Mich. high court OKs traffic stops for obscured plates
Lansing — The Michigan Supreme Court has ruled that police can pull over motorists whose license plates are obstructed by an object such as a bike rack or trailer hitch.
The unanimous opinion filed Tuesday concluded the Michigan Vehicle Code requires motorists to attach their plates in a place where they can be seen without obstruction.
The high court overturned a Michigan Court of Appeals ruling that suppressed evidence seized from a truck that was pulled over because the license plate was obstructed by a towing ball and police couldn’t read all of it. The court reinstated evidence in the felony gun and drug case against Charles Almando-Maurice Dunbar.
In October 2012, Muskegon County sheriff’s deputies pulled over Dunbar and said they smelled marijuana, leading to a search in which they found drugs and a gun. As a result of the search, Dunbar was charged with possession of between 50 and 450 grams of cocaine, carrying a concealed weapon, second-offense marijuana possession and felony firearm, as a fourth-time habitual offender.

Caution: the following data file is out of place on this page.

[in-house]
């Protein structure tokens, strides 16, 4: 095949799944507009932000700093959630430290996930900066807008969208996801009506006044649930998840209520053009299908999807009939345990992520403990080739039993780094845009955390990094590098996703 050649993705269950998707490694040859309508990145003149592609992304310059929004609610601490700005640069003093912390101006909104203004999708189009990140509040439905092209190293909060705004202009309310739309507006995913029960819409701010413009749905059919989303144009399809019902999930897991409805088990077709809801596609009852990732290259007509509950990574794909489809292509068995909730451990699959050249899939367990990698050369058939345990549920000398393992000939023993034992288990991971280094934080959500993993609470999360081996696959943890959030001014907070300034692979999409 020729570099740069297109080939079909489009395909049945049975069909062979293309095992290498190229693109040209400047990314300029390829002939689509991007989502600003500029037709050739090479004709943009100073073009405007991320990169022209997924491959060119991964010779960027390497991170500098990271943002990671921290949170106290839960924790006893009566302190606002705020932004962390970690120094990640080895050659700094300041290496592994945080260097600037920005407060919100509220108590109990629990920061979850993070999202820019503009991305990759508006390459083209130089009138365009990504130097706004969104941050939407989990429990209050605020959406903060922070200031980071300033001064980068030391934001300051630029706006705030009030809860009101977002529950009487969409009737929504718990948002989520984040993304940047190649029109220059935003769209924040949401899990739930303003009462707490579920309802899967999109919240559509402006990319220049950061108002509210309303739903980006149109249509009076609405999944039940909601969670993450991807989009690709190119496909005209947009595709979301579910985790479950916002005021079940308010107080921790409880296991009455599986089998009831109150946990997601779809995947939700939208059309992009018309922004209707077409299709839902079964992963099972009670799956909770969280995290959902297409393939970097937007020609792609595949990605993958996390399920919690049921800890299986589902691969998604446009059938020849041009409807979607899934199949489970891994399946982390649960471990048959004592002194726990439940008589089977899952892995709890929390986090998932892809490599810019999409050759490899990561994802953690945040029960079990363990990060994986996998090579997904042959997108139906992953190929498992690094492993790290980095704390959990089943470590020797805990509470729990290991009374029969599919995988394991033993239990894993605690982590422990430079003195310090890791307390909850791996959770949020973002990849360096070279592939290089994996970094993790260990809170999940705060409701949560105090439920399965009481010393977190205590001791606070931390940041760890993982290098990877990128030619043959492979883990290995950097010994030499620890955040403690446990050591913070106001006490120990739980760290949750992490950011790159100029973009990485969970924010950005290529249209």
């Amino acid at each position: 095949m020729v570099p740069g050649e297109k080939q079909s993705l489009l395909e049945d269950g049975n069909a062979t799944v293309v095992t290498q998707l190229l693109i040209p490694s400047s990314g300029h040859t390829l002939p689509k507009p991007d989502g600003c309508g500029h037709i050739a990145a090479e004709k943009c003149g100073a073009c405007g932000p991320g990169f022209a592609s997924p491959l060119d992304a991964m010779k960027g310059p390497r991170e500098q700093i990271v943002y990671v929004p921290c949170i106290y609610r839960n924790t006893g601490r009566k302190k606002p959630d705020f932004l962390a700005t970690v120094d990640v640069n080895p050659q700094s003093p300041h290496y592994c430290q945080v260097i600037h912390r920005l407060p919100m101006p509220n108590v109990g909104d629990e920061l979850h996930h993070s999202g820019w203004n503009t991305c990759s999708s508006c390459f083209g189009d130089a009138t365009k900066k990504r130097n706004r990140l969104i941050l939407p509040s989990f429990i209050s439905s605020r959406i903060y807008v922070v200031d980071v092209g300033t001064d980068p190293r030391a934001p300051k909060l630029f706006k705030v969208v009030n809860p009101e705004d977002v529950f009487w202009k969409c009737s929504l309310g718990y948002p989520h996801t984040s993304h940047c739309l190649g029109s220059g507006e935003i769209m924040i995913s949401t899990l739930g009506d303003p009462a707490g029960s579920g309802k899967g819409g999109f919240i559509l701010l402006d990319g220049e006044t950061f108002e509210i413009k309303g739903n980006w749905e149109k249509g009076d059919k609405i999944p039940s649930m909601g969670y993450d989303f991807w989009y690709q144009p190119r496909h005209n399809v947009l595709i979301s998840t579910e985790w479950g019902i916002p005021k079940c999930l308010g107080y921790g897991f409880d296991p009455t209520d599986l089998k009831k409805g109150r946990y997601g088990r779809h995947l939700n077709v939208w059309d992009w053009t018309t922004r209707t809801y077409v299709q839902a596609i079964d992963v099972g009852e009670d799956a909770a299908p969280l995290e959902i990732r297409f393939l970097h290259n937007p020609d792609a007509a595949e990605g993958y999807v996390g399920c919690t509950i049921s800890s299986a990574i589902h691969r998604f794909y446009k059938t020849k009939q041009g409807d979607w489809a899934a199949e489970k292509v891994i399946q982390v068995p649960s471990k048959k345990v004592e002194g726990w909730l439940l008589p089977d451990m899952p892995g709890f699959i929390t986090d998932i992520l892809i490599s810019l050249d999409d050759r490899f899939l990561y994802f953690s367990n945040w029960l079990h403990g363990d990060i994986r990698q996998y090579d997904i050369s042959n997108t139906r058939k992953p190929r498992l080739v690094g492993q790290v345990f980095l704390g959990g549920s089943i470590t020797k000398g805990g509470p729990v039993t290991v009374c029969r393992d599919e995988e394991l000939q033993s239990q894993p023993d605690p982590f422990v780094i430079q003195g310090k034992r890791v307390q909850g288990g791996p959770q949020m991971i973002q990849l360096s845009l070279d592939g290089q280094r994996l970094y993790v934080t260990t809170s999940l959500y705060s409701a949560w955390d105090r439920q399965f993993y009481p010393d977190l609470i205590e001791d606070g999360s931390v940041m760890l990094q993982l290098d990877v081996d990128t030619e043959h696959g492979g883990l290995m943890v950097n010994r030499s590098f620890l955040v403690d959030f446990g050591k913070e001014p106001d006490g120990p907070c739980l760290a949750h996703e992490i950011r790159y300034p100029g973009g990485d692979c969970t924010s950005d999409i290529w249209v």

In the initial court case, defense attorney Michael L. Oakes filed a motion to suppress the evidence deputies seized, arguing the traffic stop violated Dunbar’s Fourth Amendment protections against unreasonable search and seizure.
Muskegon County 14th Circuit Judge Timothy G. Hicks dismissed the attorney’s motion. But the Michigan Court of Appeals in September 2014 overturned the lower court’s ruling.
The new ruling by the state Supreme Court reinstates the original ruling by Hicks, so the evidence against Dunbar can be used in the case.
The justices restricted attorneys’ arguments to the issue of whether Dunbar’s license plate violated the state traffic law. They didn’t consider Oakes’ argument that police pulled over Dunbar because he’s black or the prosecutor’s argument that excluding the evidence was necessary to deter police misconduct.
Dunbar and his attorney plan to meet Wednesday to discuss whether they want to appeal to the U.S. Supreme Court.